The U.N.‘s formal notice tells nations the virus could potentially be used to attack critical infrastructure. Obiso believes Flame was likely built for a nation-state.
No government or organization has yet claimed responsibility for the virus, which has experts losing sleep for the following reasons:
Best Spy on the Planet
Flame’s longevity, sophistication and complication make it “one of the most complex threats ever discovered,“ according to Kaspersky’s Alexander Gostev.
The virus “may have been active for as long as five to eight years,“ giving it time to intercept and accumulate vital military and economic information, according to Budapest University’s Laboratory of Cryptography and System Security.
During that time, Gostev says Flame indiscriminately collected “emails, documents, messages, discussions inside sensitive locations, pretty much everything,“ suggesting it is a “complete attack toolkit designed for general cyber-espionage purposes.“
Flame resembles the Shady RAT virus that silently collected information from various governments over five years, intercepting important financial data to boost its creators’ economy. Both viruses ran undetected for so long partially because they worked slowly and steadily instead of conducting attention-grabbing attacks.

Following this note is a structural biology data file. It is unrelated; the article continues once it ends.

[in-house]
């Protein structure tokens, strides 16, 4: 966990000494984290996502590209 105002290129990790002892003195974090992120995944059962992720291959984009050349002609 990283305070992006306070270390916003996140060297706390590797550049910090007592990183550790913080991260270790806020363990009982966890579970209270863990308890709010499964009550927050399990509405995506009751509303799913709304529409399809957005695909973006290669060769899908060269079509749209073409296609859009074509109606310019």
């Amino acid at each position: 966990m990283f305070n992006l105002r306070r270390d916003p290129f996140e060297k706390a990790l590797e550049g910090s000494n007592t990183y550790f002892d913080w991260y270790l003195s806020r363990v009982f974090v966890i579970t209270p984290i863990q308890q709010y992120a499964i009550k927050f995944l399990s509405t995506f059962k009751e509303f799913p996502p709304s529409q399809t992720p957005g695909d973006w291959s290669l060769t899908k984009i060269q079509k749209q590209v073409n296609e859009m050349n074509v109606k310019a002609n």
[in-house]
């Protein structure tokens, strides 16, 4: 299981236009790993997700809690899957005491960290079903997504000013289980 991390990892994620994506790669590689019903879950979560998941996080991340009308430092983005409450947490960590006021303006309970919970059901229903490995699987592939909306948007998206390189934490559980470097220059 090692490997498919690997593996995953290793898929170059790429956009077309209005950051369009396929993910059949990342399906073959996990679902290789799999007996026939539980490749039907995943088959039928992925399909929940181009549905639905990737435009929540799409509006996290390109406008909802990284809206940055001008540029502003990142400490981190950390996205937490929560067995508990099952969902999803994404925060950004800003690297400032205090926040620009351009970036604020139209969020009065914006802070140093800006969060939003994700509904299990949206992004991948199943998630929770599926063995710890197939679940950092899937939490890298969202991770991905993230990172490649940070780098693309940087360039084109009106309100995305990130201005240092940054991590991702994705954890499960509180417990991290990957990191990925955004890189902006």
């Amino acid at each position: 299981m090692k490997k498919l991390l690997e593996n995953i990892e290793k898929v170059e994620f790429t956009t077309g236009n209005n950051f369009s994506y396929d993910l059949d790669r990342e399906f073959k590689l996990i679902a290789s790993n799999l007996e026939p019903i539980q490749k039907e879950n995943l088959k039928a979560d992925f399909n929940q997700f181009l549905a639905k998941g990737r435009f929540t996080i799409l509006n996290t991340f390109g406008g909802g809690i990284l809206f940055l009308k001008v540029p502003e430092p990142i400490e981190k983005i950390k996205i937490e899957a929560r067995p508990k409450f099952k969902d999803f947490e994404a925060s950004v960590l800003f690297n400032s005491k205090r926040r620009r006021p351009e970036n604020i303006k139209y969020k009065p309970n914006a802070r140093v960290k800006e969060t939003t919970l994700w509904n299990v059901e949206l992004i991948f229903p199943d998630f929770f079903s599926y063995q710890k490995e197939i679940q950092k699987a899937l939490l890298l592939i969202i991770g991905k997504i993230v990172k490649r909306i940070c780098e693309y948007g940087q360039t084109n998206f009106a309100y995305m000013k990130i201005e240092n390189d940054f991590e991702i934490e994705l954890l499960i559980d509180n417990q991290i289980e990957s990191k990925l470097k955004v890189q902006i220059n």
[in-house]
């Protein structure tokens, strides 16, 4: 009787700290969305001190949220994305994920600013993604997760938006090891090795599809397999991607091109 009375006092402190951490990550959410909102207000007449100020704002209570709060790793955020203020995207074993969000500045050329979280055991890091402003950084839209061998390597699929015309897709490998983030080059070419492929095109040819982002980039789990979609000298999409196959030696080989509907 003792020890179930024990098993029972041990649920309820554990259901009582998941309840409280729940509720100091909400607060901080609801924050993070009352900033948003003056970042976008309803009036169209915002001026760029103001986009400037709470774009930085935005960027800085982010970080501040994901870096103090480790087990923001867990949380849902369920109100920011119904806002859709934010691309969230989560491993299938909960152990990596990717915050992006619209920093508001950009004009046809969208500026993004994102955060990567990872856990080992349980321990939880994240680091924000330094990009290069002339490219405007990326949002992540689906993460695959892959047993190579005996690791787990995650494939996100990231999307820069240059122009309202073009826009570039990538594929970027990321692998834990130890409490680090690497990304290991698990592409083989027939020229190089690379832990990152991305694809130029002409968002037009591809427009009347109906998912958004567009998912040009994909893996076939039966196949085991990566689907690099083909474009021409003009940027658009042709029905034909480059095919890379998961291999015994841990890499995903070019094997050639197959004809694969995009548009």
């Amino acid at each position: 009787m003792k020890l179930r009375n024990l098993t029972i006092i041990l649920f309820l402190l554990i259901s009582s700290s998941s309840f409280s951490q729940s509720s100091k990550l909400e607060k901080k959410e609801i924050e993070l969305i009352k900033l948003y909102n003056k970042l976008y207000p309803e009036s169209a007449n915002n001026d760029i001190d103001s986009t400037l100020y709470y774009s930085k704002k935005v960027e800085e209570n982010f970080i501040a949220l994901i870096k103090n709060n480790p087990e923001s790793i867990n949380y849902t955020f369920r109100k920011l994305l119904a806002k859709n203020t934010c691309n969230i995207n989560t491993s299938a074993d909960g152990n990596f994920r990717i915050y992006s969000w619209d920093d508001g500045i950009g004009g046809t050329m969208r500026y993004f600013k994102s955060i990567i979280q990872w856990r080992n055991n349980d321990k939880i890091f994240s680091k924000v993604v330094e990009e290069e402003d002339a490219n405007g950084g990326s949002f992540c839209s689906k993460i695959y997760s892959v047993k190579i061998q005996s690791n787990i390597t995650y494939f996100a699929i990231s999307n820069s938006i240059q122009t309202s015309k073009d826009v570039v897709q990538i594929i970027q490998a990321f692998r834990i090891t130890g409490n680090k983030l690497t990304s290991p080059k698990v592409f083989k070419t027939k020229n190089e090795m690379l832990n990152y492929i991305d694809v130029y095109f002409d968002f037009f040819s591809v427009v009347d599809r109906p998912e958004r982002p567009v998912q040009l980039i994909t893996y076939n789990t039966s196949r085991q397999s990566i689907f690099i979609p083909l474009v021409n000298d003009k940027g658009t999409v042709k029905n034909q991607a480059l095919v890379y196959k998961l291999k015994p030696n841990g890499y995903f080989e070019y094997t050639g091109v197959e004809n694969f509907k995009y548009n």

But Flame is more dangerous than its shadowy counterpart, as it has collected more information and contains a full 20-megabytes of complicated code that will take researchers time to unravel before they can stop it.
Worse Than Stuxnet
Gostev describes Flame as “a project running parallel to Stuxnet and Duqu,“ two notoriously damaging viruses capable of downing nuclear power plants.
Stuxnet crippled Iran’s nuclear centrifuges last year by altering the Siemens technology responsible for running the country’s power plants. Security officials say the worm’s anonymous creators may alter it to attack other industrial compounds, potentially endangering global electrical and water supplies.
Stuxnet’s cousin Duqu, which spreads through Microsoft Word, can multiply itself to gather and exploit sensitive information on government and business networks. The data-collecting virus may be serving as a military scout prior to cyber-warfare, experts warn.
Security analysts say Flame is even worse than these viruses, suggesting any government it hits may find its infrastructure critically compromised.
It Could Start a Cyber-War
No one has yet admitted to creating the Flame virus, but if its creators are found to receive government backing, the world may be in for a major conflict.
The U.S., for example, says it will use military force on any country supporting cyber-strikes against its critical industries.
The FBI now cites cyber-terrorism as the country’s number one threat, prompting the U.S. Cyber and Strategic Command to draft plans for future online and physical warfare.
In the words of one general, “If you shut down our power grid, maybe we will put a missile down one of your smokestacks.“
Most countries under cyber-attack may resort to similar defensive measures, begging the question of what will happen if Flame’s creators if they are unmasked.
The virus also ushers in a new era in cyber-warfare, where countries fight online rather than on the battlefield. This kind of war may have dire consequences, putting everything from nuclear power plants to plumbing systems at risk and threatening to affect the lives of average citizens.